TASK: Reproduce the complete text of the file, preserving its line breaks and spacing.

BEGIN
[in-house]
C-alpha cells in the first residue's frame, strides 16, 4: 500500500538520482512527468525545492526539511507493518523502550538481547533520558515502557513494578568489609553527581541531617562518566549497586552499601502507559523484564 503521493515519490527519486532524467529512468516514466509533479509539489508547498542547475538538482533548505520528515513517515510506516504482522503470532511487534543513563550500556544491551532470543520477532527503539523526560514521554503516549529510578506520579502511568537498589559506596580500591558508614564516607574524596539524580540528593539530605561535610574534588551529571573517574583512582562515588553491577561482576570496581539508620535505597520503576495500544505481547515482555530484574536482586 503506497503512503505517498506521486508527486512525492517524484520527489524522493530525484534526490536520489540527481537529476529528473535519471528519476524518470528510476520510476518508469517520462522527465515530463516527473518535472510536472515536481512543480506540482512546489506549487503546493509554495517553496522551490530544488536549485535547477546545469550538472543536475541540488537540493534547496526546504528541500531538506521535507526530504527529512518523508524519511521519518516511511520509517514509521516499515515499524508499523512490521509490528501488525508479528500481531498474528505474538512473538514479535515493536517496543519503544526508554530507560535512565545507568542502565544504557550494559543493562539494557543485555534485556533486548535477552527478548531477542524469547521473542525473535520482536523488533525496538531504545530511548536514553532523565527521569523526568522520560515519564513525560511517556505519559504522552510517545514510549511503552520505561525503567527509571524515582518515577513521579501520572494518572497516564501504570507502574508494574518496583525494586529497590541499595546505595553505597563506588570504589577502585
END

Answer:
[in-house]
C-alpha cells in the first residue's frame, strides 16, 4: 500500500538520482512527468525545492526539511507493518523502550538481547533520558515502557513494578568489609553527581541531617562518566549497586552499601502507559523484564 503521493515519490527519486532524467529512468516514466509533479509539489508547498542547475538538482533548505520528515513517515510506516504482522503470532511487534543513563550500556544491551532470543520477532527503539523526560514521554503516549529510578506520579502511568537498589559506596580500591558508614564516607574524596539524580540528593539530605561535610574534588551529571573517574583512582562515588553491577561482576570496581539508620535505597520503576495500544505481547515482555530484574536482586 503506497503512503505517498506521486508527486512525492517524484520527489524522493530525484534526490536520489540527481537529476529528473535519471528519476524518470528510476520510476518508469517520462522527465515530463516527473518535472510536472515536481512543480506540482512546489506549487503546493509554495517553496522551490530544488536549485535547477546545469550538472543536475541540488537540493534547496526546504528541500531538506521535507526530504527529512518523508524519511521519518516511511520509517514509521516499515515499524508499523512490521509490528501488525508479528500481531498474528505474538512473538514479535515493536517496543519503544526508554530507560535512565545507568542502565544504557550494559543493562539494557543485555534485556533486548535477552527478548531477542524469547521473542525473535520482536523488533525496538531504545530511548536514553532523565527521569523526568522520560515519564513525560511517556505519559504522552510517545514510549511503552520505561525503567527509571524515582518515577513521579501520572494518572497516564501504570507502574508494574518496583525494586529497590541499595546505595553505597563506588570504589577502585